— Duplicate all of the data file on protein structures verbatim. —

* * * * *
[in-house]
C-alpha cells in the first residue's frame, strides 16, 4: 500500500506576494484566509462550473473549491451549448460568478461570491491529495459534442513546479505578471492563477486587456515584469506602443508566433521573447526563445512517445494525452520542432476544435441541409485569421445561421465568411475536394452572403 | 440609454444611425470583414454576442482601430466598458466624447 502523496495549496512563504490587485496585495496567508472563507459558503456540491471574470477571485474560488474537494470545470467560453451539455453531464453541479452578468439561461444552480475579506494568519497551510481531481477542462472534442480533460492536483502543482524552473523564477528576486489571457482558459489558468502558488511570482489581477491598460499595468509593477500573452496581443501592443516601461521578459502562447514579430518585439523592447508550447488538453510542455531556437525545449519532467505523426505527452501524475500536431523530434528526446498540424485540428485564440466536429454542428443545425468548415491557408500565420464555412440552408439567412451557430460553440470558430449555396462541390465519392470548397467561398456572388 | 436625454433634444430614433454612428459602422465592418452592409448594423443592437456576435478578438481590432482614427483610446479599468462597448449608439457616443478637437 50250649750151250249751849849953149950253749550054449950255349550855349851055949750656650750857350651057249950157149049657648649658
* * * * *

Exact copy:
[in-house]
C-alpha cells in the first residue's frame, strides 16, 4: 500500500506576494484566509462550473473549491451549448460568478461570491491529495459534442513546479505578471492563477486587456515584469506602443508566433521573447526563445512517445494525452520542432476544435441541409485569421445561421465568411475536394452572403 | 440609454444611425470583414454576442482601430466598458466624447 502523496495549496512563504490587485496585495496567508472563507459558503456540491471574470477571485474560488474537494470545470467560453451539455453531464453541479452578468439561461444552480475579506494568519497551510481531481477542462472534442480533460492536483502543482524552473523564477528576486489571457482558459489558468502558488511570482489581477491598460499595468509593477500573452496581443501592443516601461521578459502562447514579430518585439523592447508550447488538453510542455531556437525545449519532467505523426505527452501524475500536431523530434528526446498540424485540428485564440466536429454542428443545425468548415491557408500565420464555412440552408439567412451557430460553440470558430449555396462541390465519392470548397467561398456572388 | 436625454433634444430614433454612428459602422465592418452592409448594423443592437456576435478578438481590432482614427483610446479599468462597448449608439457616443478637437 50250649750151250249751849849953149950253749550054449950255349550855349851055949750656650750857350651057249950157149049657648649658